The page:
A $30 million waterfront theatre is slated to open at the Esplanade - Theatres On The Bay by 2021. The 550-seat venue will give arts groups much-needed space to stage new work and attract more audiences.
The new mid-sized theatre was announced yesterday by Minister for Culture, Community and Youth Grace Fu during the annual theatre awards organised by The Straits Times Life section.
At the M1 - The Straits Times Life Theatre Awards ceremony at the Esplanade Recital Studio, Ms Fu said the Government would contribute at least $10 million to the new waterfront theatre. The Esplanade will raise the rest.
She said: "We hope that the new theatre would give our arts groups an appropriate size to create new content, not only for our local audience, but also for regional and international audiences."
Her speech mentioned that local troupe Checkpoint Theatre's ongoing run of school drama Normal was sold out but could not pay for itself. The play needed a 300-seat venue to break even but is shown in the 120-seat Drama Centre Black Box.
Currently, community, school and professional arts groups battle it out for the 600-seat Drama Centre Theatre and similar-sized Victoria Theatre, managed by the Esplanade. The spaces are 80 per cent in use, and heavily in demand during school holidays.
Artists here have long felt the lack of theatres with 500 to 1,000 seats. Most new works of dance and theatre created in Singapore or overseas are meant for such mid-sized spaces but the existing Esplanade Theatre and Esplanade Concert Hall seat just below 2,000. The Esplanade also has two 200-seat studio spaces.
Ms Yvonne Tham, Esplanade's assistant chief executive officer, said that last year, due to the lack of a suitable mid-sized theatre, viewers had to be seated on the stage of the Esplanade Theatre to better appreciate a new work by Thai troupe Pichet Klunchun Dance Company.
In 2012, the Arts and Culture Strategic Review, which advised on cultural policy, called for mid-sized theatres to be built at the Esplanade to support the development of new work by local artists.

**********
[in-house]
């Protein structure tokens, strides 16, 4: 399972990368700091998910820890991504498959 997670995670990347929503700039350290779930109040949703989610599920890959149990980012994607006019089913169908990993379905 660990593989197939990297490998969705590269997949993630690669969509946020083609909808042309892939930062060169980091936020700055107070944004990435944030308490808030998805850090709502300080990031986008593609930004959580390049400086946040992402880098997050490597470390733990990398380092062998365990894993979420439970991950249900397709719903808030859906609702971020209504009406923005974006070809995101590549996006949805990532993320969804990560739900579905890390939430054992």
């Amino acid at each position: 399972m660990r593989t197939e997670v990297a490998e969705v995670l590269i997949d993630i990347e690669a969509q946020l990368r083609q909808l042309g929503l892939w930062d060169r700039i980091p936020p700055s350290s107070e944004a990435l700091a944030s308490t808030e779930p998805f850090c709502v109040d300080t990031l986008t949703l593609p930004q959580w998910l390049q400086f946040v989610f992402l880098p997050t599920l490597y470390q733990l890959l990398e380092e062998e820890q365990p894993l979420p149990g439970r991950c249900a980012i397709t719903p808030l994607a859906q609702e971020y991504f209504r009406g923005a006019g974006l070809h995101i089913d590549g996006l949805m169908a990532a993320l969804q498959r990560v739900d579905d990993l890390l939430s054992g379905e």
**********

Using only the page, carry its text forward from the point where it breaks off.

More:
Theatre-maker Chong Tze Chien, 41, company director of The Finger Players, said: "A mid-sized theatre is the optimal size for artists who want to create a more technically challenging work but retain the intimacy of the black box." The new waterfront theatre might inspire him to rework older pieces that "didn't quite work" in existing spaces, such as his 2007 play Wong Kar Wai Dreams at the Drama Centre.
Puppeteer Benjamin Ho, 49, of Paper Monkey Theatre, stages shows for 200 at a time in the Esplanade Theatre Studio but could bring in twice as many viewers in a mid-sized theatre. "I hope they will keep the rent low," he said of the new waterfront theatre.
Currently, community, school and professional arts groups battle it out for the 600-seat Drama Centre Theatre and similar-sized Victoria Theatre, managed by the Esplanade. The spaces are 80 per cent in use, and heavily in demand during school holidays. Victoria Theatre is booked till 2019 and bookings are accepted 18 to 24 months in advance, said Ms Tham.
The new theatre is likely to host Esplanade programmes 60 per cent of the time and be hired out the rest of the time. Ms Tham said there is increasing demand for theatre for young audiences and seniors and the new theatre would help fill that gap plus make space for new commissioned work.
The waterfront theatre will occupy a 3,000 sq m area along the Esplanade Waterfront, including the Edge, where music festival Baybeats used to be held, and the Waterfront Carpark.
The Esplanade will call for interested project consultants to submit design proposals for the theatre later this year. Construction will begin in 2019 and the venue will start operating in 2021.
To raise the $20 million it needs, the Esplanade will offer naming rights for a fixed term of more than 10 years - for the new building, specific facilities, or even programmes.
Public contributions to the new theatre are welcome. The Esplanade will announce more details in October, at its 15th anniversary celebrations.
The Esplanade Theatre and Concert Hall are part of phase one of a development plan mooted in the 1990s for the arts complex. Rehearsal spaces and three medium-sized theatres were supposed to be built in phase two. A feasibility study commissioned by the Esplanade and completed in 2012 estimated phase two would cost as much as phase one - $600 million. This expenditure is not considered viable in the current economic climate.
To meet its space needs, in August last year, the Esplanade transformed the former club Queen near Makansutra Gluttons Bay into the two-storey Esplanade Annexe Studio. This hosts musical gigs and is also a rehearsal space.